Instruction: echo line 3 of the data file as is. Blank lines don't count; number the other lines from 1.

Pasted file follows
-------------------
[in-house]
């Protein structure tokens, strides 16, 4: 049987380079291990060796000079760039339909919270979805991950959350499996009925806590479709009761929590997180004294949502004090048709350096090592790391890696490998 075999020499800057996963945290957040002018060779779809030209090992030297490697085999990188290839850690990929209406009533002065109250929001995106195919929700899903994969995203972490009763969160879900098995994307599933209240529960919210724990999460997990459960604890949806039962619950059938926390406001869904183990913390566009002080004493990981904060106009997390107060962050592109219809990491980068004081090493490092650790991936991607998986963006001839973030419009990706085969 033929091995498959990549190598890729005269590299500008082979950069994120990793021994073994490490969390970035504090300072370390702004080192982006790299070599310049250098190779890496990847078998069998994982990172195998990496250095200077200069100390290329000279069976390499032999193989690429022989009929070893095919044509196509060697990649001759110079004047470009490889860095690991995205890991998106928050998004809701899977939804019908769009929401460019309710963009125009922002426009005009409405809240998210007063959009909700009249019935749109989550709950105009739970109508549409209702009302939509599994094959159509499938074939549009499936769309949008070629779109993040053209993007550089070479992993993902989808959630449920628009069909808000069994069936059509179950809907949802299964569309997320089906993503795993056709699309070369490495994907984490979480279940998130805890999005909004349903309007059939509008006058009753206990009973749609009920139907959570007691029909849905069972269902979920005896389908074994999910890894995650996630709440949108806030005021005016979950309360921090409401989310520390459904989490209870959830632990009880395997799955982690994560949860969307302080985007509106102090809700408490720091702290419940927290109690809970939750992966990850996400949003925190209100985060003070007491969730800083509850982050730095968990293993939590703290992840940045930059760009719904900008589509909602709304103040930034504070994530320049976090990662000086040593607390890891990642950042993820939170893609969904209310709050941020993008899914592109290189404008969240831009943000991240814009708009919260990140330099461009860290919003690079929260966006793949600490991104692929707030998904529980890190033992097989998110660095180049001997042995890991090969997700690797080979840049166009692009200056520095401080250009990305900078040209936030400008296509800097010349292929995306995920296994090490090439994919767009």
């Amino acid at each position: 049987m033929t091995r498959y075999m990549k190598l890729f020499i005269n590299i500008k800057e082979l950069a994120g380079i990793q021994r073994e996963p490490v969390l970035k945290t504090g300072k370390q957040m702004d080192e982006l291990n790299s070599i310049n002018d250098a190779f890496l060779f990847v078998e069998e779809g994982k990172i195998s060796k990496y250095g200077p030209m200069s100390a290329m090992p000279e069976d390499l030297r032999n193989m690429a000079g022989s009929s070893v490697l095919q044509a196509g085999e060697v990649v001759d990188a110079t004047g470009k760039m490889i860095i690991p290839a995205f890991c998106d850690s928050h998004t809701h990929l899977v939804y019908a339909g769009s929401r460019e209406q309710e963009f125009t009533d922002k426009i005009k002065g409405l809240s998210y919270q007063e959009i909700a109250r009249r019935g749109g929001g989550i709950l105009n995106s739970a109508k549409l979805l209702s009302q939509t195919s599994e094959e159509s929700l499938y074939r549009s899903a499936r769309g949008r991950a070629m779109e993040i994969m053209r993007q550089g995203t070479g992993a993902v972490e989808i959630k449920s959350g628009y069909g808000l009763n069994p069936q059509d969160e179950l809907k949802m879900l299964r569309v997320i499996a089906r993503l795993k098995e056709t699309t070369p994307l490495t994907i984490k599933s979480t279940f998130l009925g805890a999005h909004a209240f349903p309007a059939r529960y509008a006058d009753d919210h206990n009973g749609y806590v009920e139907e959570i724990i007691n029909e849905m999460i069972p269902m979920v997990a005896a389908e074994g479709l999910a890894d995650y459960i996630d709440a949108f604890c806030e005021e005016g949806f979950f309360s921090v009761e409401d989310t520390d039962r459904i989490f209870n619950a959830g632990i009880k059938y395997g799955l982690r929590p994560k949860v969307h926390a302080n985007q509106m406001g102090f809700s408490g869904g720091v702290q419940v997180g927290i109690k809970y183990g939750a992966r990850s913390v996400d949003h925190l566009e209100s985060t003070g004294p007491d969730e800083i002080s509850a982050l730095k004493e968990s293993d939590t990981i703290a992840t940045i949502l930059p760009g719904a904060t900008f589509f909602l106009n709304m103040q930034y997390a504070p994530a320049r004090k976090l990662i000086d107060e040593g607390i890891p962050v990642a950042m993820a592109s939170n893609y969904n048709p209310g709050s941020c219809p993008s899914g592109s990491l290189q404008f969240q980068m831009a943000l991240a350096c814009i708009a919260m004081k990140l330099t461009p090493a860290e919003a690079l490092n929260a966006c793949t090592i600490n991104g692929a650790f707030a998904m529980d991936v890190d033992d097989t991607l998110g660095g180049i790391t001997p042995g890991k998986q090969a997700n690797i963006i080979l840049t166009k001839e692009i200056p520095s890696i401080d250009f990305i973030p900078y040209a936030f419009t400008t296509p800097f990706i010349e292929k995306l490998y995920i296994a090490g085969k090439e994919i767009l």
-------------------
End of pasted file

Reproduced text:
């Amino acid at each position: 049987m033929t091995r498959y075999m990549k190598l890729f020499i005269n590299i500008k800057e082979l950069a994120g380079i990793q021994r073994e996963p490490v969390l970035k945290t504090g300072k370390q957040m702004d080192e982006l291990n790299s070599i310049n002018d250098a190779f890496l060779f990847v078998e069998e779809g994982k990172i195998s060796k990496y250095g200077p030209m200069s100390a290329m090992p000279e069976d390499l030297r032999n193989m690429a000079g022989s009929s070893v490697l095919q044509a196509g085999e060697v990649v001759d990188a110079t004047g470009k760039m490889i860095i690991p290839a995205f890991c998106d850690s928050h998004t809701h990929l899977v939804y019908a339909g769009s929401r460019e209406q309710e963009f125009t009533d922002k426009i005009k002065g409405l809240s998210y919270q007063e959009i909700a109250r009249r019935g749109g929001g989550i709950l105009n995106s739970a109508k549409l979805l209702s009302q939509t195919s599994e094959e159509s929700l499938y074939r549009s899903a499936r769309g949008r991950a070629m779109e993040i994969m053209r993007q550089g995203t070479g992993a993902v972490e989808i959630k449920s959350g628009y069909g808000l009763n069994p069936q059509d969160e179950l809907k949802m879900l299964r569309v997320i499996a089906r993503l795993k098995e056709t699309t070369p994307l490495t994907i984490k599933s979480t279940f998130l009925g805890a999005h909004a209240f349903p309007a059939r529960y509008a006058d009753d919210h206990n009973g749609y806590v009920e139907e959570i724990i007691n029909e849905m999460i069972p269902m979920v997990a005896a389908e074994g479709l999910a890894d995650y459960i996630d709440a949108f604890c806030e005021e005016g949806f979950f309360s921090v009761e409401d989310t520390d039962r459904i989490f209870n619950a959830g632990i009880k059938y395997g799955l982690r929590p994560k949860v969307h926390a302080n985007q509106m406001g102090f809700s408490g869904g720091v702290q419940v997180g927290i109690k809970y183990g939750a992966r990850s913390v996400d949003h925190l566009e209100s985060t003070g004294p007491d969730e800083i002080s509850a982050l730095k004493e968990s293993d939590t990981i703290a992840t940045i949502l930059p760009g719904a904060t900008f589509f909602l106009n709304m103040q930034y997390a504070p994530a320049r004090k976090l990662i000086d107060e040593g607390i890891p962050v990642a950042m993820a592109s939170n893609y969904n048709p209310g709050s941020c219809p993008s899914g592109s990491l290189q404008f969240q980068m831009a943000l991240a350096c814009i708009a919260m004081k990140l330099t461009p090493a860290e919003a690079l490092n929260a966006c793949t090592i600490n991104g692929a650790f707030a998904m529980d991936v890190d033992d097989t991607l998110g660095g180049i790391t001997p042995g890991k998986q090969a997700n690797i963006i080979l840049t166009k001839e692009i200056p520095s890696i401080d250009f990305i973030p900078y040209a936030f419009t400008t296509p800097f990706i010349e292929k995306l490998y995920i296994a090490g085969k090439e994919i767009l």